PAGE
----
The Writers Guild of America and the Alliance of Motion Picture and Television Producers went on strike in May. Negotiations are not set to resume until October. Because there is no writing, there are no scripts, and because there are no scripts, studios are not shooting any new movies or television shows.
If that wasn’t enough, actors (SAG-AFTRA Union) may also go on strike. If they do, and it looks like they will, it will be the first time in 63 years that both writers and actors have been on strike simultaneously.
According to The New York Times, 80% of Hollywood production is already shut down even without an actor’s strike. Here is how New York Times writer Nicole Spirling describes the impact of the strike:
The effects of a dual strike would also soon be coming to your television, with network shows going into reruns and a likely proliferation of reality television. Also, actors would no longer be able to promote new films, a reality that already exists to a large degree because the writers’ strike forced the late-night shows to go dark.“A Second Strike Is Threatening Hollywood,” Nicole Spirling, New York Times, July 11, 2023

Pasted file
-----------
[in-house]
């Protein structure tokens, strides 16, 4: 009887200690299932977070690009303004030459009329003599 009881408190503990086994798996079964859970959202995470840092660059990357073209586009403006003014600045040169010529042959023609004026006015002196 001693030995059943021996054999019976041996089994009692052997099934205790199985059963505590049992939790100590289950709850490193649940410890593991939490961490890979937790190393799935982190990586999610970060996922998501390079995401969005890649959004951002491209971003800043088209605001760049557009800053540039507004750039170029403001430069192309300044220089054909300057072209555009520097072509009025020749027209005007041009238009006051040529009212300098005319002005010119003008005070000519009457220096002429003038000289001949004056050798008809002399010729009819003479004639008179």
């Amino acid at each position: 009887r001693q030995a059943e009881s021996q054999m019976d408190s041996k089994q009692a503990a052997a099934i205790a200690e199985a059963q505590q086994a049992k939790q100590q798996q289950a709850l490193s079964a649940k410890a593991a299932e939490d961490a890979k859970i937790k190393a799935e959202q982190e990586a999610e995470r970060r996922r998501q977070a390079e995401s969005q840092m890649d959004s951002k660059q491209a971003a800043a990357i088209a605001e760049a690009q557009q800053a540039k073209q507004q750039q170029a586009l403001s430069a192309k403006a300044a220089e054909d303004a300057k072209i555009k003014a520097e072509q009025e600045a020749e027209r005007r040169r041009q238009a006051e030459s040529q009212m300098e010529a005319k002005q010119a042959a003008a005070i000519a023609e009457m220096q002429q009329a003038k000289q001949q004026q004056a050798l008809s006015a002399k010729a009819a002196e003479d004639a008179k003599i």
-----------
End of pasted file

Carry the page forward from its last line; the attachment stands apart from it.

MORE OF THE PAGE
Although this will make life a little less enjoyable for those who enjoy movies, television, and streaming, it will significantly impact toy companies. The toy and entertainment industries enjoy a symbiotic relationship in which Hollywood makes the movies and builds the brands, and the toy industry sells the toys based on those brands. If Hollywood hurts, we will hurt.
How do you plan your movie and movie character licensed toy production if you don’t know if the shows will be there to drive sales? How do you compensate for those lost revenue dollars if you are a toy company? And what about those financial guarantees and revenue projections you made to acquire a license?
The Hollywood toy industry relationship has been good for both industries. And yes, the strike will come, and the strike will go. In the meantime, however, these strikes could create a lot of pain and raise a number of questions.